Franchisors should carefully consider the legal implications of non-traditional franchising models before entering into such arrangements.
McDonalds came under recent scrutiny by the media and as a result, MPs for its employment practices. One key takeaway from this is that the media, the public and some MPs conflated the franchisor, in this case McDonalds, with the franchisees. Whilst the allegations in the investigation carried out by the BBC were extremely serious, it is important that franchisors do not seek to step in to set employment terms for the franchisee’s staff. The action that they could take is limited to putting pressure on the franchisee itself and ensuring robust training and management systems are prevalent throughout the network.
- With an election due in 2024, it is possible that the incumbent government may seek to make changes to the regulation of franchising, which is famously self-regulating, to seek some positive PR before an election arrives. Given the timetabling of parliament, such a change is unlikely in 2024 but it is one area to keep an eye on, especially with hungry regulators seeking to enhance their powers further… (see below!)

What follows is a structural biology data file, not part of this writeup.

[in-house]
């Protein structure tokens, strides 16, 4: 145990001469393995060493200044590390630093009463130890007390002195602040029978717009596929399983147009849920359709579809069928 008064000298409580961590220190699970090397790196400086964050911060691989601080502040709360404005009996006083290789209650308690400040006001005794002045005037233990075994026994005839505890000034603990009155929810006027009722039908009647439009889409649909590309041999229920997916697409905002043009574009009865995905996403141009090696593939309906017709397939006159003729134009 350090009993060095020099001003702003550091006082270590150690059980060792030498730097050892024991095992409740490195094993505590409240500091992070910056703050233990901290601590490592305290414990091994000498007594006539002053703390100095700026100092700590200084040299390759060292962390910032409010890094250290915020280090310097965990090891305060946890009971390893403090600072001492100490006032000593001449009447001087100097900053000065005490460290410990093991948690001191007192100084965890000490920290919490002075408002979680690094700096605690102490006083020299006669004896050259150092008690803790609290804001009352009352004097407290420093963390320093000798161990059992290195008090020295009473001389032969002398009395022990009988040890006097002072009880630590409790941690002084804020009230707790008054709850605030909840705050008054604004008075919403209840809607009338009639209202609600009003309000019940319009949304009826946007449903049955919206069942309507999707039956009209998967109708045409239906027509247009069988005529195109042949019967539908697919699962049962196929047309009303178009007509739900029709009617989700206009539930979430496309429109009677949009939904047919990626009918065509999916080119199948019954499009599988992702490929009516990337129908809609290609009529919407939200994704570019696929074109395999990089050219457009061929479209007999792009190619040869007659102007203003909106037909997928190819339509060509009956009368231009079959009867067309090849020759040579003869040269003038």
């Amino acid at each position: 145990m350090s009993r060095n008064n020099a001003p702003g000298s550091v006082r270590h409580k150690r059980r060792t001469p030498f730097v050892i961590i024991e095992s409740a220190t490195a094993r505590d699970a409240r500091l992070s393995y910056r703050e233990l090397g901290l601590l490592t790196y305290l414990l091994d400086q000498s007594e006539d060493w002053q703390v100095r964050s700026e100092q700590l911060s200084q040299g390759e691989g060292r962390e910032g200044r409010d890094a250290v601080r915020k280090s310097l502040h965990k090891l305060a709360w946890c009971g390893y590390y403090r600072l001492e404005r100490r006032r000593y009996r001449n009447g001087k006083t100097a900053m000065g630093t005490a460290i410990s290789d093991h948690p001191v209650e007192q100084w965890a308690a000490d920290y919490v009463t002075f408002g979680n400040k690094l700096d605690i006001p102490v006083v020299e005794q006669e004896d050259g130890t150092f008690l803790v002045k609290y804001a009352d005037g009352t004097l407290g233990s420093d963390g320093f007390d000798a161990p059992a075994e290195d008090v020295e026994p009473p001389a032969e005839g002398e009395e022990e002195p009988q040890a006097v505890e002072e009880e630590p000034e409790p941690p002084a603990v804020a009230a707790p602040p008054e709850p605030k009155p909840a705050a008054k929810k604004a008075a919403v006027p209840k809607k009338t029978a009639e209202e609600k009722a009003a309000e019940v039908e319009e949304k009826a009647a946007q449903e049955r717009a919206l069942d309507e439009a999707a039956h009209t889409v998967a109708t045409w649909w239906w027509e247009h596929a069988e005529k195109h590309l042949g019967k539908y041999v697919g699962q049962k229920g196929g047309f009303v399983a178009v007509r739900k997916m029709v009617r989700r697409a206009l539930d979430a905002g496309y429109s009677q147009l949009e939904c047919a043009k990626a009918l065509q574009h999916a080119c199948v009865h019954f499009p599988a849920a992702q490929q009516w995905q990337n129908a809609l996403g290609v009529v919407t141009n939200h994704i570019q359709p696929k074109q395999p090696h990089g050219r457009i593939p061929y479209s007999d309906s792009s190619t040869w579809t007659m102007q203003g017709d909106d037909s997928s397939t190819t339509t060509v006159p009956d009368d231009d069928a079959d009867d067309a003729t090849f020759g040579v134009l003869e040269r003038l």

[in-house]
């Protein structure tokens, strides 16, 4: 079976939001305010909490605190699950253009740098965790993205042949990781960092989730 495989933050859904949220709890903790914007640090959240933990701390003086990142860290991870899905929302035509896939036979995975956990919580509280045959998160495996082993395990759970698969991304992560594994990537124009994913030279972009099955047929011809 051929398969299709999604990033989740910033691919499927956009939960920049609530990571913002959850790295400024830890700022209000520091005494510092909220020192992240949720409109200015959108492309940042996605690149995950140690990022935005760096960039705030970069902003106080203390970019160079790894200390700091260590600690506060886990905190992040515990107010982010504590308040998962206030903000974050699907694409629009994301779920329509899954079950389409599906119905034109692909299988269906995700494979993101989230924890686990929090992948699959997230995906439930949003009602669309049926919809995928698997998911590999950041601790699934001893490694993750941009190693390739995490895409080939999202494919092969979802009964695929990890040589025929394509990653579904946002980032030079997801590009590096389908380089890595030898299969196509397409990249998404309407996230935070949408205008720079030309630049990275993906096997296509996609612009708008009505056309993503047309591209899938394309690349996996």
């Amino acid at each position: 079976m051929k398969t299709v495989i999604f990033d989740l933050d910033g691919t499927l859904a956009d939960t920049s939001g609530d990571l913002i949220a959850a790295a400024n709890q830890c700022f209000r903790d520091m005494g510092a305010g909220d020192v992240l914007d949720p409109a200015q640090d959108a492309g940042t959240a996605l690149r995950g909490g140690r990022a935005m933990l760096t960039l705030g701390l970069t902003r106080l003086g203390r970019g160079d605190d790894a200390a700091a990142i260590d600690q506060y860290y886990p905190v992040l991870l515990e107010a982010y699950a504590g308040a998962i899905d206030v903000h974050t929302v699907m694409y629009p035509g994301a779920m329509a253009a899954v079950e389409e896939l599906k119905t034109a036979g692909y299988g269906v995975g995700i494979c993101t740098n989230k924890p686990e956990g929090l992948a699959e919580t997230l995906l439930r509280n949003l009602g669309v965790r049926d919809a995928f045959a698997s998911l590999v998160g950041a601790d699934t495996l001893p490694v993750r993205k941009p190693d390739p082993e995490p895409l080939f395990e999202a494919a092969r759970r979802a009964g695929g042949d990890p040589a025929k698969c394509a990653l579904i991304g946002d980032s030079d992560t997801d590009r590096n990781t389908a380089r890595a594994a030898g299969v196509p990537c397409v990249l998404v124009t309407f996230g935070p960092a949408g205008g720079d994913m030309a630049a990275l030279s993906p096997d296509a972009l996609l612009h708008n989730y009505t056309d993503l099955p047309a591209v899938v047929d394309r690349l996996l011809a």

The impact of changing consumer expectations
Consumer expectations are changing rapidly and regulators are trying to keep pace, this is resulting in several proposed changes to consumer protection in the UK. Primarily, a new consumer bill tracking through the House of Lords currently looks set to come into effect next year, and UK franchisors will need to adapt to these changes in order to remain competitive. Depending on its final form, it will raise a number of legal issues, such as:
- New powers for the CMA to quickly change consumer rules in order to keep pace with market changes;
- New rules on subscription contracts popular across many franchises in the UK, including providing pre-contract information, reminder notices, enhanced ‘cooling off’ rights and simpler exit routes for customers;
- Enhanced powers – the CMA is set to be granted stronger powers of enforcement, raising the possibility of quicker targeted enforcement and significant fines for breach of the new rules,
UK franchisors should regularly review their consumer facing documents and ensure that they are complying with all applicable consumer protection laws as they change.
I have almost managed to get to the end of an article about the future without mentioning AI, but I couldn’t resist! So whilst UK franchisors should take steps to stay up-to-date on these legal issues by attending industry events, reading legal publications such as Elite, and seeking legal advice from experienced franchise lawyers, they should be very aware of the potentially massive changes in the industry due to the further roll-out of easily accessible AI programs and applications, more on that in a future article!
Happy New Year when it arrives!
For more information on any of the above topics, please contact our Franchise Team: firstname.lastname@example.org